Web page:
6 Steps in understanding the API
Our API uses the Amazon EC2 Server, which not only helps to give you an unlimited number of connections but also loads on the server. This means greater resources to provide you with accurate information to make those quick business decisions.
Where we differ from other cloud print servers is our unique combination to manage your printers. Some of the tools we provide for our users is the ability to monitor the printer status (whether it’s currently online or offline), and to also send an email notification whenever the status changes.
We also provide some tools to operate the printer remotely. This becomes very handy for having to make adjustments to the printer settings for your clients who are already in the live field.
Some other tools include user management, reports, watchdog and more.
We’ve worked relentlessly to deliver a system for maximum user flexibility, and at the same time keeping things easy to use – even for the less tech savvy. See below how we’ve broken down our powerful but simple to understand API in just 6 simple steps.
1. Send Order To API
The first step is to send your order to our API. How? It depends on whether you’re using one of our WordPress plugin extensions or you’re doing the API integration yourself. For the former method, you don’t need to do much as we’ve taken care of the code for you. All you need to do is just install the plugin, punch in your API and Printer ID details, and you’re ready to go! For a more in-depth tutorial (with screenshots), be sure to check out WooCommerce Extension or WP-Pizza Extension.
For the latter method, where you’re not using an open-source platform (such as WordPress), you’ll need to first format your order content so that it can be read as an HTTP POST. For more details on how to do this, along with a list of available order parameters that you can use (i.e. order ID, order type, currency etc), see our sample PHP file. Enter your email to get your copy. And yes…don’t worry…it’s free!
Once you’ve formatted your order correctly, you’ll need to send it to our API through our API URL – https://mypanel.printerco.net/submitorder.php
2. Probe Server Every 30 Sec
If your order was sent successfully, it’ll be sitting in the Transaction List with a pending status. Orders with a pending status are picked up by the printers and are printed. If you don’t see your order in the Transaction List, then chances are it’s in the WatchDog. All orders that fail to follow protocol are dumped here, with details on how you can possibly fix the issue. More information on our WatchDog can be found on our forum.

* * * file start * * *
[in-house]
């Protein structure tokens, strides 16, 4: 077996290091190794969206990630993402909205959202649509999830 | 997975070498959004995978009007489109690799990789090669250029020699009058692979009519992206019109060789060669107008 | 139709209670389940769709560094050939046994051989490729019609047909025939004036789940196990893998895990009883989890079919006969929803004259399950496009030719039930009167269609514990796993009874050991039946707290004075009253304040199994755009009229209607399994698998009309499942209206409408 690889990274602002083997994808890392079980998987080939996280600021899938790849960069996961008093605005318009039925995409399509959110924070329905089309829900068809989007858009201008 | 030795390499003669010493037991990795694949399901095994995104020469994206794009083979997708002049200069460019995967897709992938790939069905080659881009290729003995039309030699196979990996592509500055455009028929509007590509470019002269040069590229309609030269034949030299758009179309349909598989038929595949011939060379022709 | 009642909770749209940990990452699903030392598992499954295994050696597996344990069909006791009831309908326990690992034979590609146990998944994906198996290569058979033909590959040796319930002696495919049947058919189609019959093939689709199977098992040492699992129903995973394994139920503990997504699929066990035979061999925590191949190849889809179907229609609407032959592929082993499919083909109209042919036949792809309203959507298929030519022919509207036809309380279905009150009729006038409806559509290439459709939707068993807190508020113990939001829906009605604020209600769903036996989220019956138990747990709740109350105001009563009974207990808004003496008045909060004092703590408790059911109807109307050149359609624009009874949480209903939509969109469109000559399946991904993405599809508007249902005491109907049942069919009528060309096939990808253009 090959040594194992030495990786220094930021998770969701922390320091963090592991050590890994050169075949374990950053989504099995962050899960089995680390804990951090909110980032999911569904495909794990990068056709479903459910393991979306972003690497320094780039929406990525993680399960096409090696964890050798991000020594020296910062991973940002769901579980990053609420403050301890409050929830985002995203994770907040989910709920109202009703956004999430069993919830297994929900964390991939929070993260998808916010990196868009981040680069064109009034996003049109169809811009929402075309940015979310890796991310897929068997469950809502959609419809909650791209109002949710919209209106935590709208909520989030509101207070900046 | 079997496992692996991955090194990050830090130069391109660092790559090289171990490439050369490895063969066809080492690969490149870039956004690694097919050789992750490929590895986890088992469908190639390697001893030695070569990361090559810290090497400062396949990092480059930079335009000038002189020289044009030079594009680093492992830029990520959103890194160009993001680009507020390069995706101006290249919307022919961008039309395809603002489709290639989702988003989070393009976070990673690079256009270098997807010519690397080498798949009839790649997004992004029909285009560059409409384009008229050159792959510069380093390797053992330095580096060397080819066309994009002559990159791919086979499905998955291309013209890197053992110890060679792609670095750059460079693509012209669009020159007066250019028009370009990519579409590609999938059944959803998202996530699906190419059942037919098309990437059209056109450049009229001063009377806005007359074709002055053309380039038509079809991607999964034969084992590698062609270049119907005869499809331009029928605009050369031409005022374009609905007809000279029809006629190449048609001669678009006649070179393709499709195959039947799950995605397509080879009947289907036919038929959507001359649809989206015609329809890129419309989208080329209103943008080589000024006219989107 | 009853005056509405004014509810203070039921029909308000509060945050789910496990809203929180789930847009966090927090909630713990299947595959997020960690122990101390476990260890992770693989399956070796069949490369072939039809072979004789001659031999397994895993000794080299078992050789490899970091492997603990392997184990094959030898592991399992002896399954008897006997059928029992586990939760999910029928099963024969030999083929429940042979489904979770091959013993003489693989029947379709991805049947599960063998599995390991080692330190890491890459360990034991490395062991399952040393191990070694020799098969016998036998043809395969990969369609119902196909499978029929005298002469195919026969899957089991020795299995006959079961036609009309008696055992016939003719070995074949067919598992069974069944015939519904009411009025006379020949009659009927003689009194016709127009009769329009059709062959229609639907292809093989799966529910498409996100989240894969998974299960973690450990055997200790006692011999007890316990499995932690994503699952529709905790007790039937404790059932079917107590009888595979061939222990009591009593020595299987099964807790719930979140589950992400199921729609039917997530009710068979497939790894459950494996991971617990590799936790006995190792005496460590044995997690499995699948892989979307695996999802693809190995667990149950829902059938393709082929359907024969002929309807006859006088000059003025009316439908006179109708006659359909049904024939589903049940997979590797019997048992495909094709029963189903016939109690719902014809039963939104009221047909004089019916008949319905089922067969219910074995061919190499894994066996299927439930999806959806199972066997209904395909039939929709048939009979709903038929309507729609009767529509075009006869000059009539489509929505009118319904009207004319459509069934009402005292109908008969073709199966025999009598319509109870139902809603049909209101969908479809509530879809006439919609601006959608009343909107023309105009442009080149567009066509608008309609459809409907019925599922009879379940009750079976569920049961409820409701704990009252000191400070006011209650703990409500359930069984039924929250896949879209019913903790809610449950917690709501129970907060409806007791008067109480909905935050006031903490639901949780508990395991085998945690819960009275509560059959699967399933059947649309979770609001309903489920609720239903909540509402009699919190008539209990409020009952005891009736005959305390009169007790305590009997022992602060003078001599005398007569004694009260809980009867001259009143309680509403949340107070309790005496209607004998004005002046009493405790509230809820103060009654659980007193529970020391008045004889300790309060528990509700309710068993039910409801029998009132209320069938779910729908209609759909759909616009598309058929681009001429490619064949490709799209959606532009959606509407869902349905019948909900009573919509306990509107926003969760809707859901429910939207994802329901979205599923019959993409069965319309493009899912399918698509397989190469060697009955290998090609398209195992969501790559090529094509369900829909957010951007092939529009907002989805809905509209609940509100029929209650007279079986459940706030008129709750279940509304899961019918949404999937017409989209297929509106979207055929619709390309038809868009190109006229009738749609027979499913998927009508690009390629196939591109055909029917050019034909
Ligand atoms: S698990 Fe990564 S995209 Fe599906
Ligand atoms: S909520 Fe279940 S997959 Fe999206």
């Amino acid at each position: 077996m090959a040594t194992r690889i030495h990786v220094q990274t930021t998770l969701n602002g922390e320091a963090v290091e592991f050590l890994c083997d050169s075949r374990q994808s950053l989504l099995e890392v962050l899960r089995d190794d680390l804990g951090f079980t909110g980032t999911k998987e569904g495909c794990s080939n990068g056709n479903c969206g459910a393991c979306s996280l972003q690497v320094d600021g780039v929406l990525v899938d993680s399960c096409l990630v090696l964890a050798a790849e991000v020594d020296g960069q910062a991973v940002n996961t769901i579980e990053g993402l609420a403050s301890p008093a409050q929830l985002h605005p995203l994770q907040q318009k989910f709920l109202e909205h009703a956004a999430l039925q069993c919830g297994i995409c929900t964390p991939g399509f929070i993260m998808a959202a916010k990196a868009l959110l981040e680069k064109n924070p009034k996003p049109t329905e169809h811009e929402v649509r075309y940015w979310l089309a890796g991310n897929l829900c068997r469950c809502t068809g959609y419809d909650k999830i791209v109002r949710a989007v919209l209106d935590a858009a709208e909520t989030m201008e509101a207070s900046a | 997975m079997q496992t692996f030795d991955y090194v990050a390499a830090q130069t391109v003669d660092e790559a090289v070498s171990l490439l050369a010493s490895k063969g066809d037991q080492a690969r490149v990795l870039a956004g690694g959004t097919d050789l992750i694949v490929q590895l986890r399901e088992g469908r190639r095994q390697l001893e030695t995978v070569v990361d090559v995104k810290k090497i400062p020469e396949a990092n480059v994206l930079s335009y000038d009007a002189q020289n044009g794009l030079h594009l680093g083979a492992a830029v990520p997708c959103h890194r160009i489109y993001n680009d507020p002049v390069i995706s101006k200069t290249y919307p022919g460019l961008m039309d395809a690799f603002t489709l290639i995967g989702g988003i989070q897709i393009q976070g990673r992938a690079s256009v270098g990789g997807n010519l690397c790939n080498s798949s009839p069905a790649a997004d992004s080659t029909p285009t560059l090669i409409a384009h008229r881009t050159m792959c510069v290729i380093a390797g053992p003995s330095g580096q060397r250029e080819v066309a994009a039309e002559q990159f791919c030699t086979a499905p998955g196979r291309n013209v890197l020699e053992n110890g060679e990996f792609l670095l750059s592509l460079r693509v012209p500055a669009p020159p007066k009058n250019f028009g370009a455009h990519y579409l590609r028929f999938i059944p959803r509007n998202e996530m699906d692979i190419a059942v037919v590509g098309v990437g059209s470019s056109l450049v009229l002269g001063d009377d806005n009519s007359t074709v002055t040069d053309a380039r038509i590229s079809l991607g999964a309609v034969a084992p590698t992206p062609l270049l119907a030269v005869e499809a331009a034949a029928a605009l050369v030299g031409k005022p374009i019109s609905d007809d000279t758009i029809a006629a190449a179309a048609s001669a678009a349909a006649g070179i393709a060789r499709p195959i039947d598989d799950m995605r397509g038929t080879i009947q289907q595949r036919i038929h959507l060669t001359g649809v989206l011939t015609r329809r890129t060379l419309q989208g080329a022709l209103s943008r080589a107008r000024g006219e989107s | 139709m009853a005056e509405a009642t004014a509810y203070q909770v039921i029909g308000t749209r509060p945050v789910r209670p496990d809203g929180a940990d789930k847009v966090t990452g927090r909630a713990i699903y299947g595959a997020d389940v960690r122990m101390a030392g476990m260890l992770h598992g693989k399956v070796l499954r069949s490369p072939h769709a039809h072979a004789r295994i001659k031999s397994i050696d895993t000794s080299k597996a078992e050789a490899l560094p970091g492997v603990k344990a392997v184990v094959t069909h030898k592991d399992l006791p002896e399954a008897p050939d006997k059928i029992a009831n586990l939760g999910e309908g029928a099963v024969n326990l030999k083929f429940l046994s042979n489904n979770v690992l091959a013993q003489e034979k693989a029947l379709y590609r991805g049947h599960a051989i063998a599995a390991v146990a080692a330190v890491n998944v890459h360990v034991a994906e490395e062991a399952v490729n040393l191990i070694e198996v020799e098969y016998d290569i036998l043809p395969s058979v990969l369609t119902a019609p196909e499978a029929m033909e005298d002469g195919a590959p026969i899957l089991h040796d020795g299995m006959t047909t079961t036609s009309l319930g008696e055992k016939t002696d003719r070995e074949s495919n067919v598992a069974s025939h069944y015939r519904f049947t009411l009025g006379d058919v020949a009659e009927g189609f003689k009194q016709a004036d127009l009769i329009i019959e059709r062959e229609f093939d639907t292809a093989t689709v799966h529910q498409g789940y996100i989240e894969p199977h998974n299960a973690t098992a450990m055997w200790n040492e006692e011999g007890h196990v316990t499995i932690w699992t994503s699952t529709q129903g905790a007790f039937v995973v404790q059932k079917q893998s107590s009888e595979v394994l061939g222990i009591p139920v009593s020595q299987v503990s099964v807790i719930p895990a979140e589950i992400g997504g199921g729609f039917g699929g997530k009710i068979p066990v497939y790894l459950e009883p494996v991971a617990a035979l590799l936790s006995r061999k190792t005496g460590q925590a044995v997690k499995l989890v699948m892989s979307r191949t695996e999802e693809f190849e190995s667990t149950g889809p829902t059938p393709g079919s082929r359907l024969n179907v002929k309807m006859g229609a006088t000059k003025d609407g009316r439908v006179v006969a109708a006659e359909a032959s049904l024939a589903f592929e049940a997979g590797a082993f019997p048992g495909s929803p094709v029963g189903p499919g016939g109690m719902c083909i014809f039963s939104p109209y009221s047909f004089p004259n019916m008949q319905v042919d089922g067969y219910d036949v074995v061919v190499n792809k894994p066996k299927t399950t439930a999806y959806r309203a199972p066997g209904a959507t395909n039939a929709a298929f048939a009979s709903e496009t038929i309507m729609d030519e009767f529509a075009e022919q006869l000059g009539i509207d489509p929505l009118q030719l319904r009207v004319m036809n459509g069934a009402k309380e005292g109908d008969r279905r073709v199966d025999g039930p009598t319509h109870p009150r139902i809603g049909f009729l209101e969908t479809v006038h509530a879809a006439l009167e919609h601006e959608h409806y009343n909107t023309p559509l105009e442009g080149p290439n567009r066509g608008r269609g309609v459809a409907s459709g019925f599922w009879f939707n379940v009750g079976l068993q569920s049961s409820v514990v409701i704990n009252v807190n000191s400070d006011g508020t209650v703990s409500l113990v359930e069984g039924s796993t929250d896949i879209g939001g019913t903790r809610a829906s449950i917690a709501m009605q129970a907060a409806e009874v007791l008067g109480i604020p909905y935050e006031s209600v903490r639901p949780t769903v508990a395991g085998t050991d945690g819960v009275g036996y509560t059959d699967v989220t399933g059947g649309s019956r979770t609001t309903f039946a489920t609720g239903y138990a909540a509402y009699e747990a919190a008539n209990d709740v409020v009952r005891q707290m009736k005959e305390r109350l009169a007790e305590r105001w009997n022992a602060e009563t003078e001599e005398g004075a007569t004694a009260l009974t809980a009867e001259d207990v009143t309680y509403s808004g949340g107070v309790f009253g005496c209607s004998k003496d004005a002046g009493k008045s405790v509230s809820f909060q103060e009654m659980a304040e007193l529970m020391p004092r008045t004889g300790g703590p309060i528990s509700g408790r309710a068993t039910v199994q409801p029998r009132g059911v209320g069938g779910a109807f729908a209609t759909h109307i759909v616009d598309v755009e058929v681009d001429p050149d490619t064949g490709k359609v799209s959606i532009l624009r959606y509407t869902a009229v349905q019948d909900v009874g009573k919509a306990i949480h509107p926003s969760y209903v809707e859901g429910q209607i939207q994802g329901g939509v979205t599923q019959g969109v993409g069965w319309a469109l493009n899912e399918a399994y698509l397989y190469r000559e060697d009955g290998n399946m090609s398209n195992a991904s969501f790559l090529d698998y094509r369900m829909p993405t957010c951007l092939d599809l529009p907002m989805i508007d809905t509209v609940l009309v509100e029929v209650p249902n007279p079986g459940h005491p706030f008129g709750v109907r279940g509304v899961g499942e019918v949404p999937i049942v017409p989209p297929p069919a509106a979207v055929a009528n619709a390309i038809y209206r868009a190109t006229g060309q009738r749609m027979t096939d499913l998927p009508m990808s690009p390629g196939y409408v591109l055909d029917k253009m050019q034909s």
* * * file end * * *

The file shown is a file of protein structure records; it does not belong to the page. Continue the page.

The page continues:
Once you’ve subscribed to our print server and connected your first printer, it’s programmed to probe our servers every 30 seconds to search for any new orders (or orders with a pending status).
Although in most cases you won’t need to, you have the option to reduce this frequency to a longer gap (i.e. 60 seconds). A feature if you’re on a tight budget with data costs. To change this setting, you’ll need to navigate through the printer menus – Tutorials for this and other settings can be found here.
3. New Order
When an order with a pending status is picked up, the printer will stop probing the server. The contents of the order are then pulled for a quick print job, that usually takes a couple of seconds. Orders with a pending status are highlighted in a mustard colour, accepted orders in green and rejected orders in red.
Once the order is printed, the printer will resume probing the servers after another 30-second break.
4. Print Order
We understand that businesses operate differently, so we’ve adapted our system give them more flexibility to our users when printing their orders. You can set up how you want your orders to print beforehand. Meaning, you can set the printer to initially ring to grab your attention. And then, after a short user interaction have the order printed. Or you set it to print the order immediately, and then ring while waiting for you to accept or reject the order. You can even set up the printer to view your order the screen before deciding to print it. So play around with the different combinations to so see what works for your business.
5. Update Order Status
If enabled, after the order is printed, you’ll be required to accept or reject the order. What follows after, is the option to enter an estimated time for completion, or a reason for the rejection. This information is then sent to our print servers and saved for further processing.
Coming soon are more advanced features that involve an SMS notification of the updated order status and live order tracking.
6. Customer Acknowledgement
After the order status is changed from the printer (i.e. when the order has been accepted or rejected), the information is passed into a page referred to as the Notify URL. You’ll need to create this page for your website and include the URL in your code when submitting the order to our API. From this page, you can extract the new order status and then take the next appropriate actions to notify the customer.
Here’s another reason that makes us one of the best cloud printing service providers.
To avoid any disappointments, we encourage you to use our demo account to do your integration. There, you’ll find a virtual printer. It won’t print anything out for you, but you can use it as a guide to test if your setup works correctly. Once you’re able to send orders to the virtual test printer and see them in the transaction list, you can then commit to subscribing and buying your own printer.